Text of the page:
Incentives for Support

Many thanks to Ben Williams for suggesting this topic.

Ben asked how best to motivate and incent support engineers. Let’s start with basics:

  • Motivation is an internal, downstream phenomenon. We can’t really motivate other people to do anything, but we can built an environment that brings out the best in the team.
  • On the other hand, it’s quite easy to kill motivation and discourage team members. (Yell at people, set unattainable targets, play favorites and see what happens.)

Before thinking about incentives, create a rational performance management system:

  • Define work processes that make sense. My pet peeve is having to ask permission for every little thing. Trust your team members (once trained) to log bugs, close cases, or post knowledge base documents. You can verify, of course, but after the fact.
  • Define outcome-based metrics that cannot easily be gamed. For instance, the number of cases closed (resolved) per week is an outcome, whereas the number of cases worked in a  week is an activity. If you place targets (quotas) on activities, you will get activities, but not necessarily results (e.g. someone will write a bot to update all cases every day to meet your activity goal of touching cases every day). So think long and hard about metrics that will be the subject of quotas and targets.
  • Provide frequent feedback, both positive and constructive.
  • Take action with team members that are not pulling their weight. It’s demoralizing to be working hard while others lounge, apparently with impunity.
  • Provide opportunities for personal development and growth.

With a performance-management system in place, you can think about incentives. Here are 7 ideas to ponder:

  • Base recurring awards on standard metrics. For instance, recognize the team member with the highest customer satisfaction ratings, or the individual who collected the most links on their knowledge article (think about that one: it’s powerful!)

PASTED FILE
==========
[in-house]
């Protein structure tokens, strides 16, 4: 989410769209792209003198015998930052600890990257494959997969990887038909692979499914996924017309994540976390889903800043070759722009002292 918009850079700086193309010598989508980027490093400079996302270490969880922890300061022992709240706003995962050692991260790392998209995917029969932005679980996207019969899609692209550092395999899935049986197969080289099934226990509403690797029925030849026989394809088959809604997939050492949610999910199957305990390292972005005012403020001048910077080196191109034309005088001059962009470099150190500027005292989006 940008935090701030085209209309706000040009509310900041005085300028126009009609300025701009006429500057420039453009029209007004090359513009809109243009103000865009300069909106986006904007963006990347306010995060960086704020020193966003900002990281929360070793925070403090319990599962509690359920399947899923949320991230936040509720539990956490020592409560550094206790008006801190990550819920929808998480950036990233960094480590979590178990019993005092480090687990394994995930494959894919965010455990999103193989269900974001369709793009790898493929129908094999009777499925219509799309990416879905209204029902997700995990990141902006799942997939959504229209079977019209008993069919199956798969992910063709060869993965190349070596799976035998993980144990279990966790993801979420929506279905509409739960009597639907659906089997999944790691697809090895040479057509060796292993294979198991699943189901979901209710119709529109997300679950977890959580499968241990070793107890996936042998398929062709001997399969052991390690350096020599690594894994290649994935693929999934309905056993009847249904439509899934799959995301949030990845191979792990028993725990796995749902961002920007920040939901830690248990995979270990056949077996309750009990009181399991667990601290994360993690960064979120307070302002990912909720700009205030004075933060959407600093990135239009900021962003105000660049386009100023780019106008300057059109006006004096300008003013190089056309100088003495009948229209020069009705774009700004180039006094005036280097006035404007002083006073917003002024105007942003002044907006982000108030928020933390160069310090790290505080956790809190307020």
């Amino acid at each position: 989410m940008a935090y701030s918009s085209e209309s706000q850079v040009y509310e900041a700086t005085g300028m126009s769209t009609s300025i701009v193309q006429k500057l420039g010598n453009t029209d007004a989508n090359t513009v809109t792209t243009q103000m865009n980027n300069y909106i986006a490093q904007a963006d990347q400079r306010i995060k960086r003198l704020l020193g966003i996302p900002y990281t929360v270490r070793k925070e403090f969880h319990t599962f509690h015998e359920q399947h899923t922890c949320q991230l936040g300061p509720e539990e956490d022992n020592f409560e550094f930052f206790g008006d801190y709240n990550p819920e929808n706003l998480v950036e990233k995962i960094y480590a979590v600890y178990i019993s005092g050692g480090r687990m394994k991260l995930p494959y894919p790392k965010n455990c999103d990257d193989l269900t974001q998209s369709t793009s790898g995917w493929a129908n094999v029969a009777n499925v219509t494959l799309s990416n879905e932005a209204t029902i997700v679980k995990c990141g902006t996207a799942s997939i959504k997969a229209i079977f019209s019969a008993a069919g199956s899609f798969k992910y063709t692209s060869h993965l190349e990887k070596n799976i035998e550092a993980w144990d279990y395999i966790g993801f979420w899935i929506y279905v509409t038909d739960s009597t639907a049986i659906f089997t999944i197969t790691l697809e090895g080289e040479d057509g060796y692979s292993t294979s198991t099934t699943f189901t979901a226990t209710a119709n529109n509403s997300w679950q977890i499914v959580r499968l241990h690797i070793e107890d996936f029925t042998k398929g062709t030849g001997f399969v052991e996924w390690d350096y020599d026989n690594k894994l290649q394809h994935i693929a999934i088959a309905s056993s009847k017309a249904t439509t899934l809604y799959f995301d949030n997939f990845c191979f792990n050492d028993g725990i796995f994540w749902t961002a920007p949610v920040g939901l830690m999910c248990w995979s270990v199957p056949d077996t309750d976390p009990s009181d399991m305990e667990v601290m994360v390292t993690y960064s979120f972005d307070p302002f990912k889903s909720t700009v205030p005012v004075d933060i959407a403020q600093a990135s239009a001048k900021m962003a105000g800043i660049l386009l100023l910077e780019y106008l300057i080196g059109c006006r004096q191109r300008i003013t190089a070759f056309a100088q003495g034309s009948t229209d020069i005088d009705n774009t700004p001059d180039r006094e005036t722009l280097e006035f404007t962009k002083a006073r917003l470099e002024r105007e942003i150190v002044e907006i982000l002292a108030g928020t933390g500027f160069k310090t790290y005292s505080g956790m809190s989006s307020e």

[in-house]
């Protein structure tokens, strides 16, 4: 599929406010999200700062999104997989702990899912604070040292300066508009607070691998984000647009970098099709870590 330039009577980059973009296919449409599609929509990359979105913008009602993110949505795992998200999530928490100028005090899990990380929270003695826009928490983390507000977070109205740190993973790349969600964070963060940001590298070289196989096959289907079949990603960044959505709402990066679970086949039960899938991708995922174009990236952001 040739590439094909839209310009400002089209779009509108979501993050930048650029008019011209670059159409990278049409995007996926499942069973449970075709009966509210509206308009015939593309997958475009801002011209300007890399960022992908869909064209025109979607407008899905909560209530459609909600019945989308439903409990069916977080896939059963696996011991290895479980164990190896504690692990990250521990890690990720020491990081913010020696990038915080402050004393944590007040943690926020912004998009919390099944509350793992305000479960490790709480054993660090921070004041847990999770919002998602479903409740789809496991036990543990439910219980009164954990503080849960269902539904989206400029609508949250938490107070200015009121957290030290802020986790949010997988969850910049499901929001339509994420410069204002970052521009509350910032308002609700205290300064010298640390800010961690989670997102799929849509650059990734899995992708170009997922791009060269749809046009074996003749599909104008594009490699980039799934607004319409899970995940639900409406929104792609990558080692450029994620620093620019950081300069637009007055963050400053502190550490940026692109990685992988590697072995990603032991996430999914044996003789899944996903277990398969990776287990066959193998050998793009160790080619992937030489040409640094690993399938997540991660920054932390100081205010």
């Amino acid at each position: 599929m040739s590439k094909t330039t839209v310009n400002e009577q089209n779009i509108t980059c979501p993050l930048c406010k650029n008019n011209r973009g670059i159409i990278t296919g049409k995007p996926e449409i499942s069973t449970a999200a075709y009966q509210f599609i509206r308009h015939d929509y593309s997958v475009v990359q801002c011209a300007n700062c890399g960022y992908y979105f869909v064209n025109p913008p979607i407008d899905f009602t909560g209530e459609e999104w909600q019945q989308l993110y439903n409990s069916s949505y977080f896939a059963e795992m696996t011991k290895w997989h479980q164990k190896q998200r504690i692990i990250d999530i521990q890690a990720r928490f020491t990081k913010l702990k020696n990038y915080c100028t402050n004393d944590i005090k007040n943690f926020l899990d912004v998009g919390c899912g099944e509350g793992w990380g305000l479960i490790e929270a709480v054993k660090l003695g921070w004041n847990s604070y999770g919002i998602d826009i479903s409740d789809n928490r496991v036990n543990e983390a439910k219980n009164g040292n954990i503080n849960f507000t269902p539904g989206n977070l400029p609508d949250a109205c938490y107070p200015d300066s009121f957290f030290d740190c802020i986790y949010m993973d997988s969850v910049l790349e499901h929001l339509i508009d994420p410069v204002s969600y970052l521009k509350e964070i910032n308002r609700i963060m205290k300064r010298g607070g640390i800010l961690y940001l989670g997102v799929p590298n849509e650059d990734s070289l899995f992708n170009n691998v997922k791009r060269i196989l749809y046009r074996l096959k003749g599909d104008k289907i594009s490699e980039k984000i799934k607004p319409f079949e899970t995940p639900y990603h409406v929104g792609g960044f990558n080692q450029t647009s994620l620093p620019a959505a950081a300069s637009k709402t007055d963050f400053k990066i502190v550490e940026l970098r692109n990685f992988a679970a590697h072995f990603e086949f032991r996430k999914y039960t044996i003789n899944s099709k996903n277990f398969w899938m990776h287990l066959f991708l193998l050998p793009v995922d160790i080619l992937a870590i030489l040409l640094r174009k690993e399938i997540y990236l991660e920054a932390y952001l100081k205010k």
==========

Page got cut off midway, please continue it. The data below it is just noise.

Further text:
• Balance goals: for instance, the award goes to the individual with the highest customer sat but only if s/he closed at least X cases.
  • Reward great performance, not just the greatest. Support teams tends to be group oriented so think about giving recognition to everyone who exceeds a certain (high) target rather than the one individual with the highest score. Along the same lines, reward entire teams for extraordinary performance across the team.
  • Add random awards: Alongside regular, predictable awards (e.g., highest customer sat, most-used knowledge base articles), create awards for non-recurring great behaviors. For instance, best knowledge base cleanup (just this quarter, if it was a priority).
  • Think about slow-and-steady awards. It’s so easy to recognize the hero who saved the day, but harder to recognize the individual who consistently prevents escalations. How about a perfect-year award (for hitting high customer satisfaction ratings not just this month or this quarter, but the entire year)?
  • Use people-choice awards. Ask for nominations and select from them so it’s not just a popularity contest and you can ensure that the awards are rooted in behaviors that benefit the team.
  • Award money, or not. Money is great but not required. Make sure the amount is not too small, so it does not backfire as an insulting pittance. And don’t roll the money into the regular paycheck, where it will get lost. Public recognition works, although some recipients will be shy about it. Intangibles (e.g., juicy projects, special schedules) are great, especially if tailored to the recipients.
  • Step back and assess. If you have been running an award program for a while, review the recipients. Are they the ones who regularly, cheerfully, amazingly get the work done? If not, tweak the program.
What have you done to establish incentives for your team?

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